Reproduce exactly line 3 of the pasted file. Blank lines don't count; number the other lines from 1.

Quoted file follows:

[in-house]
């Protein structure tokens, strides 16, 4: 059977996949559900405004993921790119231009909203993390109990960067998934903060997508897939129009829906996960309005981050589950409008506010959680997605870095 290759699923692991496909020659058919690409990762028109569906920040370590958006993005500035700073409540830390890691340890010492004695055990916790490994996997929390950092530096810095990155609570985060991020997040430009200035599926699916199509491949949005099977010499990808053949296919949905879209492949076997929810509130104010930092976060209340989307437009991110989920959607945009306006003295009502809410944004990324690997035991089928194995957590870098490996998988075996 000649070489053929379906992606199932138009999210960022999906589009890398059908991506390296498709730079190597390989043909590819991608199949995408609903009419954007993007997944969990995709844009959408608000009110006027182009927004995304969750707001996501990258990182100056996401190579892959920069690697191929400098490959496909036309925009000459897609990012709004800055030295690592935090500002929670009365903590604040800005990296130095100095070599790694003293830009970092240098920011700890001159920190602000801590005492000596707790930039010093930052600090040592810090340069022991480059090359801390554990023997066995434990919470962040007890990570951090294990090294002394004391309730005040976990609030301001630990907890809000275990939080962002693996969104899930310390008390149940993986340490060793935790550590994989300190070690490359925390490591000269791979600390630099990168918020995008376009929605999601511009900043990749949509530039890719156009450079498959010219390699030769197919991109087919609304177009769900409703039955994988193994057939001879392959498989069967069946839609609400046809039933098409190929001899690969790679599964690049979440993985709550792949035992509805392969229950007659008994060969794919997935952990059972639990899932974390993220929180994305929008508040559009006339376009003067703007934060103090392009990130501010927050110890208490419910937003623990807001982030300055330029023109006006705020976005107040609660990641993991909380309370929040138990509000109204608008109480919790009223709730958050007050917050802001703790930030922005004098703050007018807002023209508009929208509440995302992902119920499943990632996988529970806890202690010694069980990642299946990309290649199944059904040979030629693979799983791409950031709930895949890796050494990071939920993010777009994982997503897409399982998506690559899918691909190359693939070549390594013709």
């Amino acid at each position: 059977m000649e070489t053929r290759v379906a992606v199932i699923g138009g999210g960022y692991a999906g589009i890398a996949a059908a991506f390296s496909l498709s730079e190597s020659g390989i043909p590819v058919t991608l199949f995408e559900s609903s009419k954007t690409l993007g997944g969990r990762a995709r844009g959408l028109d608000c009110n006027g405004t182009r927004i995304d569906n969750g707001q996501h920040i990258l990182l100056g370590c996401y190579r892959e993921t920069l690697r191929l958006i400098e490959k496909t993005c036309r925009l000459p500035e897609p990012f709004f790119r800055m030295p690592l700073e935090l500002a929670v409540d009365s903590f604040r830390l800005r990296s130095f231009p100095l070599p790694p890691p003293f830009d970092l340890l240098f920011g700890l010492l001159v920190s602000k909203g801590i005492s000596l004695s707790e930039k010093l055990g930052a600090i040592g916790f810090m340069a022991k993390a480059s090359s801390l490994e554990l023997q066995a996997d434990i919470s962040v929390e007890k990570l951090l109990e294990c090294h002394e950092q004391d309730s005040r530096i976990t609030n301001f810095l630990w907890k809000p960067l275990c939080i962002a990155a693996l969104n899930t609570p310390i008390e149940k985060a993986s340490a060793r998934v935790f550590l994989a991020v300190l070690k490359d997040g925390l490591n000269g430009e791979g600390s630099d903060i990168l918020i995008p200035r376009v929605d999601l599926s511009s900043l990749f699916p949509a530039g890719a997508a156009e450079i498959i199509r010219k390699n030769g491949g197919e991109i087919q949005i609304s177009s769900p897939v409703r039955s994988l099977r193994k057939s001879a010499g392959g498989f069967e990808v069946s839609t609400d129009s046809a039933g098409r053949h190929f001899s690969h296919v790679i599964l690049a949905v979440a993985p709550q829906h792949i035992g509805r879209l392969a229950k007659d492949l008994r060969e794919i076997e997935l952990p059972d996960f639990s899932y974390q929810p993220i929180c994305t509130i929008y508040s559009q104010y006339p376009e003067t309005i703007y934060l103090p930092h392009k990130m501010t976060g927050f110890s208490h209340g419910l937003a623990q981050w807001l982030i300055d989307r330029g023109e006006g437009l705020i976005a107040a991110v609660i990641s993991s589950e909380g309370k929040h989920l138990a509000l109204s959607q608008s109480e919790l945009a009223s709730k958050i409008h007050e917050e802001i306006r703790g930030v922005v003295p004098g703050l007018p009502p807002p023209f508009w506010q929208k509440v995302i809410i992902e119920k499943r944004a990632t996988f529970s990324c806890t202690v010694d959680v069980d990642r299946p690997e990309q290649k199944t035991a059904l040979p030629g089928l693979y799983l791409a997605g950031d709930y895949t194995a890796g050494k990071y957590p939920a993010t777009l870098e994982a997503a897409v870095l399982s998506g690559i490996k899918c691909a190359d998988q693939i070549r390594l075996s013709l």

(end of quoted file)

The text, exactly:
């Amino acid at each position: 059977m000649e070489t053929r290759v379906a992606v199932i699923g138009g999210g960022y692991a999906g589009i890398a996949a059908a991506f390296s496909l498709s730079e190597s020659g390989i043909p590819v058919t991608l199949f995408e559900s609903s009419k954007t690409l993007g997944g969990r990762a995709r844009g959408l028109d608000c009110n006027g405004t182009r927004i995304d569906n969750g707001q996501h920040i990258l990182l100056g370590c996401y190579r892959e993921t920069l690697r191929l958006i400098e490959k496909t993005c036309r925009l000459p500035e897609p990012f709004f790119r800055m030295p690592l700073e935090l500002a929670v409540d009365s903590f604040r830390l800005r990296s130095f231009p100095l070599p790694p890691p003293f830009d970092l340890l240098f920011g700890l010492l001159v920190s602000k909203g801590i005492s000596l004695s707790e930039k010093l055990g930052a600090i040592g916790f810090m340069a022991k993390a480059s090359s801390l490994e554990l023997q066995a996997d434990i919470s962040v929390e007890k990570l951090l109990e294990c090294h002394e950092q004391d309730s005040r530096i976990t609030n301001f810095l630990w907890k809000p960067l275990c939080i962002a990155a693996l969104n899930t609570p310390i008390e149940k985060a993986s340490a060793r998934v935790f550590l994989a991020v300190l070690k490359d997040g925390l490591n000269g430009e791979g600390s630099d903060i990168l918020i995008p200035r376009v929605d999601l599926s511009s900043l990749f699916p949509a530039g890719a997508a156009e450079i498959i199509r010219k390699n030769g491949g197919e991109i087919q949005i609304s177009s769900p897939v409703r039955s994988l099977r193994k057939s001879a010499g392959g498989f069967e990808v069946s839609t609400d129009s046809a039933g098409r053949h190929f001899s690969h296919v790679i599964l690049a949905v979440a993985p709550q829906h792949i035992g509805r879209l392969a229950k007659d492949l008994r060969e794919i076997e997935l952990p059972d996960f639990s899932y974390q929810p993220i929180c994305t509130i929008y508040s559009q104010y006339p376009e003067t309005i703007y934060l103090p930092h392009k990130m501010t976060g927050f110890s208490h209340g419910l937003a623990q981050w807001l982030i300055d989307r330029g023109e006006g437009l705020i976005a107040a991110v609660i990641s993991s589950e909380g309370k929040h989920l138990a509000l109204s959607q608008s109480e919790l945009a009223s709730k958050i409008h007050e917050e802001i306006r703790g930030v922005v003295p004098g703050l007018p009502p807002p023209f508009w506010q929208k509440v995302i809410i992902e119920k499943r944004a990632t996988f529970s990324c806890t202690v010694d959680v069980d990642r299946p690997e990309q290649k199944t035991a059904l040979p030629g089928l693979y799983l791409a997605g950031d709930y895949t194995a890796g050494k990071y957590p939920a993010t777009l870098e994982a997503a897409v870095l399982s998506g690559i490996k899918c691909a190359d998988q693939i070549r390594l075996s013709l």